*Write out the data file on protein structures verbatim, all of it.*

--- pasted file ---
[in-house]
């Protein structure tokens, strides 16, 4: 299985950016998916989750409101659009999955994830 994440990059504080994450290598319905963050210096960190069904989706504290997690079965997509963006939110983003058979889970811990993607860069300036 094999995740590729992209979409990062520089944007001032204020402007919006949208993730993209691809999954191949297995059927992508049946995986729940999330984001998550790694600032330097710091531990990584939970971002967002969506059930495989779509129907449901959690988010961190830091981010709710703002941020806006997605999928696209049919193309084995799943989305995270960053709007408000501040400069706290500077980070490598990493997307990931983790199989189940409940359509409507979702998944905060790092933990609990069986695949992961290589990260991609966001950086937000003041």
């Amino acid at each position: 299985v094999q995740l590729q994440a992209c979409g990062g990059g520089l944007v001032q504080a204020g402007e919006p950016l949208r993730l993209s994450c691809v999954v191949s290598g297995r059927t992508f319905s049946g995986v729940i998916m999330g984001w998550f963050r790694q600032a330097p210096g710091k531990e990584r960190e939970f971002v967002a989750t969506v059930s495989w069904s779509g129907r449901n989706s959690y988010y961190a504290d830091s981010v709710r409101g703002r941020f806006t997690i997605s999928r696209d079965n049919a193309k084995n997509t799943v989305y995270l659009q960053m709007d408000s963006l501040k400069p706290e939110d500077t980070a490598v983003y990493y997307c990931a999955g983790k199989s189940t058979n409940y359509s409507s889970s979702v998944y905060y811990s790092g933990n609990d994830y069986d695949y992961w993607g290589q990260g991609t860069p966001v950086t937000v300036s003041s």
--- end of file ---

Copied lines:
[in-house]
């Protein structure tokens, strides 16, 4: 299985950016998916989750409101659009999955994830 994440990059504080994450290598319905963050210096960190069904989706504290997690079965997509963006939110983003058979889970811990993607860069300036 094999995740590729992209979409990062520089944007001032204020402007919006949208993730993209691809999954191949297995059927992508049946995986729940999330984001998550790694600032330097710091531990990584939970971002967002969506059930495989779509129907449901959690988010961190830091981010709710703002941020806006997605999928696209049919193309084995799943989305995270960053709007408000501040400069706290500077980070490598990493997307990931983790199989189940409940359509409507979702998944905060790092933990609990069986695949992961290589990260991609966001950086937000003041």
């Amino acid at each position: 299985v094999q995740l590729q994440a992209c979409g990062g990059g520089l944007v001032q504080a204020g402007e919006p950016l949208r993730l993209s994450c691809v999954v191949s290598g297995r059927t992508f319905s049946g995986v729940i998916m999330g984001w998550f963050r790694q600032a330097p210096g710091k531990e990584r960190e939970f971002v967002a989750t969506v059930s495989w069904s779509g129907r449901n989706s959690y988010y961190a504290d830091s981010v709710r409101g703002r941020f806006t997690i997605s999928r696209d079965n049919a193309k084995n997509t799943v989305y995270l659009q960053m709007d408000s963006l501040k400069p706290e939110d500077t980070a490598v983003y990493y997307c990931a999955g983790k199989s189940t058979n409940y359509s409507s889970s979702v998944y905060y811990s790092g933990n609990d994830y069986d695949y992961w993607g290589q990260g991609t860069p966001v950086t937000v300036s003041s």